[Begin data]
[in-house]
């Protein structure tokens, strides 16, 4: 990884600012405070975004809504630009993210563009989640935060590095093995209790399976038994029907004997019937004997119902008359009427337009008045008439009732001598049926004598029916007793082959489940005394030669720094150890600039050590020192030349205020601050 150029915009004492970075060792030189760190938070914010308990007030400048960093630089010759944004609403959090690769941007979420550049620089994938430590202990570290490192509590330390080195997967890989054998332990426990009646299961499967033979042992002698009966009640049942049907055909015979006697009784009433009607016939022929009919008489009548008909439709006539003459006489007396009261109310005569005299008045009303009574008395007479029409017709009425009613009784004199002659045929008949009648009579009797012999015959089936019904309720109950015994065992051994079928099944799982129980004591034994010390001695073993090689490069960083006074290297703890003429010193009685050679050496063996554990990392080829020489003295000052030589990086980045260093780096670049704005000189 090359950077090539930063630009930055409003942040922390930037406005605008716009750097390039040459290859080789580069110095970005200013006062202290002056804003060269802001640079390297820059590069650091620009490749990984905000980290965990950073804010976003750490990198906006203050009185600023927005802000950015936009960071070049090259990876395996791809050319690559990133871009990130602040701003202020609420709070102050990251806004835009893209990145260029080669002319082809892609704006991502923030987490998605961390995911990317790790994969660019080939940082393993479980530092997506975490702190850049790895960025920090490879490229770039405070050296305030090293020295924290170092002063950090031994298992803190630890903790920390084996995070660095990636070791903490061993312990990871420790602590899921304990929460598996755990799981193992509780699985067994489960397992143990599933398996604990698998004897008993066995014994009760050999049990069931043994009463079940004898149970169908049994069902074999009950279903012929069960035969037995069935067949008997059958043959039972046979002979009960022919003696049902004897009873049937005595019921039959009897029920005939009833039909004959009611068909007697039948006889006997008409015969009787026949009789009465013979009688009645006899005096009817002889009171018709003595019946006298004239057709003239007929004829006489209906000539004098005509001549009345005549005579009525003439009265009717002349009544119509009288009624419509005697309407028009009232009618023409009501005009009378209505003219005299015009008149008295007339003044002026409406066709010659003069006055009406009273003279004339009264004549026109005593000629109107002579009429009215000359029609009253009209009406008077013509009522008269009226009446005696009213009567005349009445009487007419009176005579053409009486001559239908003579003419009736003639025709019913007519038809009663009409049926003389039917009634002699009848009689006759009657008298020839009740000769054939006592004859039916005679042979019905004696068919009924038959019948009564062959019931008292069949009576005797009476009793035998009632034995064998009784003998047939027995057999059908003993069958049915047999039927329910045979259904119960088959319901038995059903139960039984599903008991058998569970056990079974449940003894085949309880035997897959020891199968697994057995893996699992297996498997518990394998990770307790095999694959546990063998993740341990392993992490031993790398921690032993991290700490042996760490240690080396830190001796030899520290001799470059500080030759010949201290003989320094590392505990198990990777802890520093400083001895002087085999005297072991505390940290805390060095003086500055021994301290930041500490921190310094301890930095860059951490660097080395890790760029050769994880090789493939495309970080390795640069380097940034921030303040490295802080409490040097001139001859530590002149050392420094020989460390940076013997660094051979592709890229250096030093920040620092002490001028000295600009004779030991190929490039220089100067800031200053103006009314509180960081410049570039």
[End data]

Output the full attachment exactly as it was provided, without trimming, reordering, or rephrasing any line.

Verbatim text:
[in-house]
């Protein structure tokens, strides 16, 4: 990884600012405070975004809504630009993210563009989640935060590095093995209790399976038994029907004997019937004997119902008359009427337009008045008439009732001598049926004598029916007793082959489940005394030669720094150890600039050590020192030349205020601050 150029915009004492970075060792030189760190938070914010308990007030400048960093630089010759944004609403959090690769941007979420550049620089994938430590202990570290490192509590330390080195997967890989054998332990426990009646299961499967033979042992002698009966009640049942049907055909015979006697009784009433009607016939022929009919008489009548008909439709006539003459006489007396009261109310005569005299008045009303009574008395007479029409017709009425009613009784004199002659045929008949009648009579009797012999015959089936019904309720109950015994065992051994079928099944799982129980004591034994010390001695073993090689490069960083006074290297703890003429010193009685050679050496063996554990990392080829020489003295000052030589990086980045260093780096670049704005000189 090359950077090539930063630009930055409003942040922390930037406005605008716009750097390039040459290859080789580069110095970005200013006062202290002056804003060269802001640079390297820059590069650091620009490749990984905000980290965990950073804010976003750490990198906006203050009185600023927005802000950015936009960071070049090259990876395996791809050319690559990133871009990130602040701003202020609420709070102050990251806004835009893209990145260029080669002319082809892609704006991502923030987490998605961390995911990317790790994969660019080939940082393993479980530092997506975490702190850049790895960025920090490879490229770039405070050296305030090293020295924290170092002063950090031994298992803190630890903790920390084996995070660095990636070791903490061993312990990871420790602590899921304990929460598996755990799981193992509780699985067994489960397992143990599933398996604990698998004897008993066995014994009760050999049990069931043994009463079940004898149970169908049994069902074999009950279903012929069960035969037995069935067949008997059958043959039972046979002979009960022919003696049902004897009873049937005595019921039959009897029920005939009833039909004959009611068909007697039948006889006997008409015969009787026949009789009465013979009688009645006899005096009817002889009171018709003595019946006298004239057709003239007929004829006489209906000539004098005509001549009345005549005579009525003439009265009717002349009544119509009288009624419509005697309407028009009232009618023409009501005009009378209505003219005299015009008149008295007339003044002026409406066709010659003069006055009406009273003279004339009264004549026109005593000629109107002579009429009215000359029609009253009209009406008077013509009522008269009226009446005696009213009567005349009445009487007419009176005579053409009486001559239908003579003419009736003639025709019913007519038809009663009409049926003389039917009634002699009848009689006759009657008298020839009740000769054939006592004859039916005679042979019905004696068919009924038959019948009564062959019931008292069949009576005797009476009793035998009632034995064998009784003998047939027995057999059908003993069958049915047999039927329910045979259904119960088959319901038995059903139960039984599903008991058998569970056990079974449940003894085949309880035997897959020891199968697994057995893996699992297996498997518990394998990770307790095999694959546990063998993740341990392993992490031993790398921690032993991290700490042996760490240690080396830190001796030899520290001799470059500080030759010949201290003989320094590392505990198990990777802890520093400083001895002087085999005297072991505390940290805390060095003086500055021994301290930041500490921190310094301890930095860059951490660097080395890790760029050769994880090789493939495309970080390795640069380097940034921030303040490295802080409490040097001139001859530590002149050392420094020989460390940076013997660094051979592709890229250096030093920040620092002490001028000295600009004779030991190929490039220089100067800031200053103006009314509180960081410049570039």